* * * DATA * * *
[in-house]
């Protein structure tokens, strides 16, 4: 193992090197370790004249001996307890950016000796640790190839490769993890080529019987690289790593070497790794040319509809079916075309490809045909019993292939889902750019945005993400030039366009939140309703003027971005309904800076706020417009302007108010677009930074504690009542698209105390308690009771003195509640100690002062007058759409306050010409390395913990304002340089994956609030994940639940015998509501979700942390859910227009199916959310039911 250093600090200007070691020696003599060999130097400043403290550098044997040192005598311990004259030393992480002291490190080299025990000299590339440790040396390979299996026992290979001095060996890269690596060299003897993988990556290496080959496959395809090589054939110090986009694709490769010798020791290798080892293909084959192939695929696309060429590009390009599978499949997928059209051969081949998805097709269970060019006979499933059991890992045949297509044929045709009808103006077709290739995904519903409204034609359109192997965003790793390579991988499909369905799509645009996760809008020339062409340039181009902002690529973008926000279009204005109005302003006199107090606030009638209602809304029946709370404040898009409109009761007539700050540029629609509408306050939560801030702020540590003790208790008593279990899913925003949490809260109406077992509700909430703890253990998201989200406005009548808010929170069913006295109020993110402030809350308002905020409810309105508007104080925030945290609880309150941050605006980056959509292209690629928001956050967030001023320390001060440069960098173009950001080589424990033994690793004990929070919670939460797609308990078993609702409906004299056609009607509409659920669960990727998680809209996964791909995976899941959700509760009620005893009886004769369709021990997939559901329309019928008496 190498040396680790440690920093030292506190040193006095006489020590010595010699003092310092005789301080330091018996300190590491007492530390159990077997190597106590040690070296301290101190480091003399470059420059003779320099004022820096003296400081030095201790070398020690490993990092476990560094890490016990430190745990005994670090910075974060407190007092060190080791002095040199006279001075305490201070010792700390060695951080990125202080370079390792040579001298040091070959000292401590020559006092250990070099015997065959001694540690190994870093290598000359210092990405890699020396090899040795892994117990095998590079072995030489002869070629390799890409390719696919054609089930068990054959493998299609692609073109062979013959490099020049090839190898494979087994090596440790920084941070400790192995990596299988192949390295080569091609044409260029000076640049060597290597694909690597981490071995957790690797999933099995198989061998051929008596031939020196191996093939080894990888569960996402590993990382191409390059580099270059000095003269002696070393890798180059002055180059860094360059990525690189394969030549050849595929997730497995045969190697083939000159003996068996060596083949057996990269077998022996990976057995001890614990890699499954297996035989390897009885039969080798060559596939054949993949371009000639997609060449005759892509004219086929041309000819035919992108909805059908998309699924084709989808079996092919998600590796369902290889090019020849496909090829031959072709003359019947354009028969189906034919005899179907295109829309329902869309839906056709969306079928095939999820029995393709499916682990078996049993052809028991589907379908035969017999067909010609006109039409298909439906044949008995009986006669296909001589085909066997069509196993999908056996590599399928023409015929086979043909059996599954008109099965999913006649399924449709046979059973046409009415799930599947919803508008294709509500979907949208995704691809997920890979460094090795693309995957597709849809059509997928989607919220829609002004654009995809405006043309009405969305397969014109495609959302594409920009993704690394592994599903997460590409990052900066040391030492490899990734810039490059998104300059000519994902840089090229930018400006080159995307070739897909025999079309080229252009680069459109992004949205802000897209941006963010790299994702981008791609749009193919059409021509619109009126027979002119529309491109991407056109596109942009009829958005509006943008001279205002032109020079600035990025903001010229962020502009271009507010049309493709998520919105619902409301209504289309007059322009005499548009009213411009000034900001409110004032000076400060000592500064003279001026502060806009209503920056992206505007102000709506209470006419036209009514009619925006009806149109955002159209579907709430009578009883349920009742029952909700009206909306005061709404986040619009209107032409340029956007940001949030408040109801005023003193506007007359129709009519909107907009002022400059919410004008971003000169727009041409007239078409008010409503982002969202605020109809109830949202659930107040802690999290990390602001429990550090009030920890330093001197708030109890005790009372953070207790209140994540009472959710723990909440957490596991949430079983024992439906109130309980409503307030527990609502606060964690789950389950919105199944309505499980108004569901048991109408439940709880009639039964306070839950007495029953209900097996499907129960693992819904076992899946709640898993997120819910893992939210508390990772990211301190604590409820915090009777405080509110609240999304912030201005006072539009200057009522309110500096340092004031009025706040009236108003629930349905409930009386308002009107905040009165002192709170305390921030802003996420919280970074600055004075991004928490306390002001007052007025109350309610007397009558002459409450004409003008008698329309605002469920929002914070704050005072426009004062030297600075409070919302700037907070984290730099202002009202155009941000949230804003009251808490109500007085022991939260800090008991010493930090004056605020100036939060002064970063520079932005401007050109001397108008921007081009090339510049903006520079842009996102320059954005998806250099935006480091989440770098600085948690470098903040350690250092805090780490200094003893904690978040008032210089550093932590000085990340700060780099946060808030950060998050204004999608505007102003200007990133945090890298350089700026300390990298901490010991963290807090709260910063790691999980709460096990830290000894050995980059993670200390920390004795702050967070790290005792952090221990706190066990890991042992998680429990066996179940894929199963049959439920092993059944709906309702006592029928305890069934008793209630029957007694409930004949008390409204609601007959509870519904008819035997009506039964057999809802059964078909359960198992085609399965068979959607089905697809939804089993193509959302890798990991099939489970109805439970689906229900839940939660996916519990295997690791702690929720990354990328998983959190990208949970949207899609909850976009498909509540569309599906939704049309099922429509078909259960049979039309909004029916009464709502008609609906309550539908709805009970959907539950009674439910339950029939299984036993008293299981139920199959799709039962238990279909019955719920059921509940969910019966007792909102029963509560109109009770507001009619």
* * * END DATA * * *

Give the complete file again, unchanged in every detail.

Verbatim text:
[in-house]
């Protein structure tokens, strides 16, 4: 193992090197370790004249001996307890950016000796640790190839490769993890080529019987690289790593070497790794040319509809079916075309490809045909019993292939889902750019945005993400030039366009939140309703003027971005309904800076706020417009302007108010677009930074504690009542698209105390308690009771003195509640100690002062007058759409306050010409390395913990304002340089994956609030994940639940015998509501979700942390859910227009199916959310039911 250093600090200007070691020696003599060999130097400043403290550098044997040192005598311990004259030393992480002291490190080299025990000299590339440790040396390979299996026992290979001095060996890269690596060299003897993988990556290496080959496959395809090589054939110090986009694709490769010798020791290798080892293909084959192939695929696309060429590009390009599978499949997928059209051969081949998805097709269970060019006979499933059991890992045949297509044929045709009808103006077709290739995904519903409204034609359109192997965003790793390579991988499909369905799509645009996760809008020339062409340039181009902002690529973008926000279009204005109005302003006199107090606030009638209602809304029946709370404040898009409109009761007539700050540029629609509408306050939560801030702020540590003790208790008593279990899913925003949490809260109406077992509700909430703890253990998201989200406005009548808010929170069913006295109020993110402030809350308002905020409810309105508007104080925030945290609880309150941050605006980056959509292209690629928001956050967030001023320390001060440069960098173009950001080589424990033994690793004990929070919670939460797609308990078993609702409906004299056609009607509409659920669960990727998680809209996964791909995976899941959700509760009620005893009886004769369709021990997939559901329309019928008496 190498040396680790440690920093030292506190040193006095006489020590010595010699003092310092005789301080330091018996300190590491007492530390159990077997190597106590040690070296301290101190480091003399470059420059003779320099004022820096003296400081030095201790070398020690490993990092476990560094890490016990430190745990005994670090910075974060407190007092060190080791002095040199006279001075305490201070010792700390060695951080990125202080370079390792040579001298040091070959000292401590020559006092250990070099015997065959001694540690190994870093290598000359210092990405890699020396090899040795892994117990095998590079072995030489002869070629390799890409390719696919054609089930068990054959493998299609692609073109062979013959490099020049090839190898494979087994090596440790920084941070400790192995990596299988192949390295080569091609044409260029000076640049060597290597694909690597981490071995957790690797999933099995198989061998051929008596031939020196191996093939080894990888569960996402590993990382191409390059580099270059000095003269002696070393890798180059002055180059860094360059990525690189394969030549050849595929997730497995045969190697083939000159003996068996060596083949057996990269077998022996990976057995001890614990890699499954297996035989390897009885039969080798060559596939054949993949371009000639997609060449005759892509004219086929041309000819035919992108909805059908998309699924084709989808079996092919998600590796369902290889090019020849496909090829031959072709003359019947354009028969189906034919005899179907295109829309329902869309839906056709969306079928095939999820029995393709499916682990078996049993052809028991589907379908035969017999067909010609006109039409298909439906044949008995009986006669296909001589085909066997069509196993999908056996590599399928023409015929086979043909059996599954008109099965999913006649399924449709046979059973046409009415799930599947919803508008294709509500979907949208995704691809997920890979460094090795693309995957597709849809059509997928989607919220829609002004654009995809405006043309009405969305397969014109495609959302594409920009993704690394592994599903997460590409990052900066040391030492490899990734810039490059998104300059000519994902840089090229930018400006080159995307070739897909025999079309080229252009680069459109992004949205802000897209941006963010790299994702981008791609749009193919059409021509619109009126027979002119529309491109991407056109596109942009009829958005509006943008001279205002032109020079600035990025903001010229962020502009271009507010049309493709998520919105619902409301209504289309007059322009005499548009009213411009000034900001409110004032000076400060000592500064003279001026502060806009209503920056992206505007102000709506209470006419036209009514009619925006009806149109955002159209579907709430009578009883349920009742029952909700009206909306005061709404986040619009209107032409340029956007940001949030408040109801005023003193506007007359129709009519909107907009002022400059919410004008971003000169727009041409007239078409008010409503982002969202605020109809109830949202659930107040802690999290990390602001429990550090009030920890330093001197708030109890005790009372953070207790209140994540009472959710723990909440957490596991949430079983024992439906109130309980409503307030527990609502606060964690789950389950919105199944309505499980108004569901048991109408439940709880009639039964306070839950007495029953209900097996499907129960693992819904076992899946709640898993997120819910893992939210508390990772990211301190604590409820915090009777405080509110609240999304912030201005006072539009200057009522309110500096340092004031009025706040009236108003629930349905409930009386308002009107905040009165002192709170305390921030802003996420919280970074600055004075991004928490306390002001007052007025109350309610007397009558002459409450004409003008008698329309605002469920929002914070704050005072426009004062030297600075409070919302700037907070984290730099202002009202155009941000949230804003009251808490109500007085022991939260800090008991010493930090004056605020100036939060002064970063520079932005401007050109001397108008921007081009090339510049903006520079842009996102320059954005998806250099935006480091989440770098600085948690470098903040350690250092805090780490200094003893904690978040008032210089550093932590000085990340700060780099946060808030950060998050204004999608505007102003200007990133945090890298350089700026300390990298901490010991963290807090709260910063790691999980709460096990830290000894050995980059993670200390920390004795702050967070790290005792952090221990706190066990890991042992998680429990066996179940894929199963049959439920092993059944709906309702006592029928305890069934008793209630029957007694409930004949008390409204609601007959509870519904008819035997009506039964057999809802059964078909359960198992085609399965068979959607089905697809939804089993193509959302890798990991099939489970109805439970689906229900839940939660996916519990295997690791702690929720990354990328998983959190990208949970949207899609909850976009498909509540569309599906939704049309099922429509078909259960049979039309909004029916009464709502008609609906309550539908709805009970959907539950009674439910339950029939299984036993008293299981139920199959799709039962238990279909019955719920059921509940969910019966007792909102029963509560109109009770507001009619």